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Sunday, February 5, 2006
PoliColumn: Crossover Voting in Primaries
By Dr. Steven Taylor @ 8:01 am

From today’s Mobile Register

Note: I originally wrote this about a month ago when there was a debate with the Alabama GOP on cross-over voting and it appeared that there would be at least three candidates in the GOP gubernatorial primary. At the moment, it may end up being only Riley and Moore.

Crossover voting has pundits pondering
Sunday, February 05, 2006
By STEVEN L. TAYLOR
Special to the Register

Last month, the executive committee of the Alabama Republican Party reversed itself on a plan to ban “crossover voting” in the second round of the Alabama Republican primary.

Alabama Democrats have long banned crossover voting, and even used the presence of crossover voting to overturn the primary results in 1986.

A question emerges: What is “crossover voting” and why does it exist?

It’s interesting, too, to contemplate what effect the decision would have had if there had been a runoff scenario in the GOP’s gubernatorial primary.

First, though, let’s look at primaries and see how the structure of the Alabama primary system can lead to this situation. There are two key elements: the basic structure of the primary process, and whether there is a majority requirement to win the nomination.

There are, for practical purposes, two categories of primary used in the United States: the open primary and the closed primary.

In simple terms, open primary states allow for voters to decide on primary election day which party they wish to adhere to, by engaging in the selection process for that party’s candidates. A voter goes to the polls and, in the case of Alabama, asks for either the Republican or Democratic ballot.

Other states actually have separate polling locations for each party during the primaries.

Open systems afford voters a great deal of leeway in terms of accessing the nomination process of the major parties, and can be deemed more democratic than closed primaries. The knock on open primaries is that they allow those who might not take a given party seriously a chance to vote in their nomination process.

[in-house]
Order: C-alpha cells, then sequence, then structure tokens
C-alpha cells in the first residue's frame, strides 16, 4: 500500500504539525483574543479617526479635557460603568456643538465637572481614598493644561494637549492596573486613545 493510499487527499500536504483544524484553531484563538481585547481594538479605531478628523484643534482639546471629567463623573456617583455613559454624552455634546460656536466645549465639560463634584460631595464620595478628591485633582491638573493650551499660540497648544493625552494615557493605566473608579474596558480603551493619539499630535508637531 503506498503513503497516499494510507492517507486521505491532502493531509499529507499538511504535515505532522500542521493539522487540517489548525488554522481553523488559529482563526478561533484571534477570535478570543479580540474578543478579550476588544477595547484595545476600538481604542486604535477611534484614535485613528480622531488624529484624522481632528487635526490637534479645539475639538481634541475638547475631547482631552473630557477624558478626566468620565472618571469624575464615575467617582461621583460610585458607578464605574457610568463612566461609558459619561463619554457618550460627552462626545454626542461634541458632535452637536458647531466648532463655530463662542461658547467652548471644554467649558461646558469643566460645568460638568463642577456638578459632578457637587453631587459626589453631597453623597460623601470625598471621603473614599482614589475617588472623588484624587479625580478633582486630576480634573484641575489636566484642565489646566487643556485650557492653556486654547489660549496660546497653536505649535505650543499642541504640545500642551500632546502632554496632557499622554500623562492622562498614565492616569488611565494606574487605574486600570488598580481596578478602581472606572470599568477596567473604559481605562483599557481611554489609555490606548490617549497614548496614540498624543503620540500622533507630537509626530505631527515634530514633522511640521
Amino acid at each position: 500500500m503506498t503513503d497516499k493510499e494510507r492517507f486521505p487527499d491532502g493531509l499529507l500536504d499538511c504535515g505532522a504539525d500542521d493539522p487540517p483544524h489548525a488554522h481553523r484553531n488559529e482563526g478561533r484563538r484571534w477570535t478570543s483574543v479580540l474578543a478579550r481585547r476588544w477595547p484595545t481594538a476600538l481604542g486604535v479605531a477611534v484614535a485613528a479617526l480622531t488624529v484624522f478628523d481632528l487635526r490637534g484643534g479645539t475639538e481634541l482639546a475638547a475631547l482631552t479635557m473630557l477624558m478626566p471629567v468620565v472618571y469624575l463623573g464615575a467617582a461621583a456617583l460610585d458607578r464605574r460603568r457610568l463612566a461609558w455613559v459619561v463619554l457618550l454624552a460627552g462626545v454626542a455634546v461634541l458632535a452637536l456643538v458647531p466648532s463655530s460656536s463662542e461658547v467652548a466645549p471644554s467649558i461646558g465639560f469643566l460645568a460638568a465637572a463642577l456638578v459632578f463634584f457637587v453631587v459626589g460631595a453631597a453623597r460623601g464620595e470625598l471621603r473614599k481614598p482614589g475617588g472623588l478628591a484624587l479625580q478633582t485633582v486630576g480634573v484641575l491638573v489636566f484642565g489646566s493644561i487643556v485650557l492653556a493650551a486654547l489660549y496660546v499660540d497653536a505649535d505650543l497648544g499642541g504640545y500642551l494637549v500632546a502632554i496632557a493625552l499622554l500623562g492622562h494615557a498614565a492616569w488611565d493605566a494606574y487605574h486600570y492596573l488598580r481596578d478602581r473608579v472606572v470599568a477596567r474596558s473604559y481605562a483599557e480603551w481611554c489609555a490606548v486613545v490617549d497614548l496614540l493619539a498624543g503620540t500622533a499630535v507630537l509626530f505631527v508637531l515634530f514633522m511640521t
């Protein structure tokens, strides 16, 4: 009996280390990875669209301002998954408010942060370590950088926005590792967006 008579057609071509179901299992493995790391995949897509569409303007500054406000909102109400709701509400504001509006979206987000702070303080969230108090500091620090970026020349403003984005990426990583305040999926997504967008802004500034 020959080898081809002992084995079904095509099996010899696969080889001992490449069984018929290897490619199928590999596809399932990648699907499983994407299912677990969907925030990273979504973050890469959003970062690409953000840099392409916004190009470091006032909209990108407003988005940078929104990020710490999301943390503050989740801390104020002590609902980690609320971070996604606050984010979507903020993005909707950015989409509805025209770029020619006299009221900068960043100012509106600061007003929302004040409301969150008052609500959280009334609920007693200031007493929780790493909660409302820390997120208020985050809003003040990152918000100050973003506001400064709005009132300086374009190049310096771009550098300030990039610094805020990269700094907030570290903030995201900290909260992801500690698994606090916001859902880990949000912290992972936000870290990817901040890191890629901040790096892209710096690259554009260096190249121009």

Party leaders often fear, for example, a scenario in which Party A has no serious primary contest, so its voters choose to vote in Party B’s primary in order to try to select the weakest of Party B’s candidates.

In closed-primary states, voters register their party preference in advance of the elections, and are therefore bound to vote only in their party’s primary. There are variations as to precisely how it works state-to-state, but that’s the basic idea.

Some favor this structure because it requires some reflection on the part of voters before they choose their partisan affiliation, and also it excludes those who might not really consider themselves “members” of the party in question.

There is also the question of what threshold is required for victory: a mere plurality (i.e., the most votes wins) or an absolute majority (i.e., 50 percent plus one). Alabama requires a majority, meaning that if no one gets a majority on primary day, there is a runoff between the top two voter-getters a month later.

When an open primary system meets a majority requirement, the question emerges as to whether the second round should be open to all comers, or just to adherents of that party. In other words, a voter might vote in the Democratic primary on primary day, but then “cross over” to vote in the Republican runoff.

This brings us the political implications of crossover voting. What if there is no runoff in the Democratic Party, yet there is one in the Republican Party? What happens when all those Democratic voters with nothing to vote for on their side cross over and vote in the GOP runoff?

Consider the potential for crossover voting if state Sen. Harri Anne Smith had stayed in the gubernatorial race. (She announced last month that she had decided not to, and instead threw her support to incumbent Gov. Bob Riley.)

If Smith had gotten enough votes to cause a runoff between Riley and Roy Moore, the conventional wisdom was that Democrats who support Moore’s position on the Ten Commandments might have crossed over to vote for Moore over Riley.

Other Democrats, figuring Moore would be the weaker candidate, might have crossed over to vote for Moore in hopes of dethroning Riley via the primary process, rather than have their candidate face him in the general election.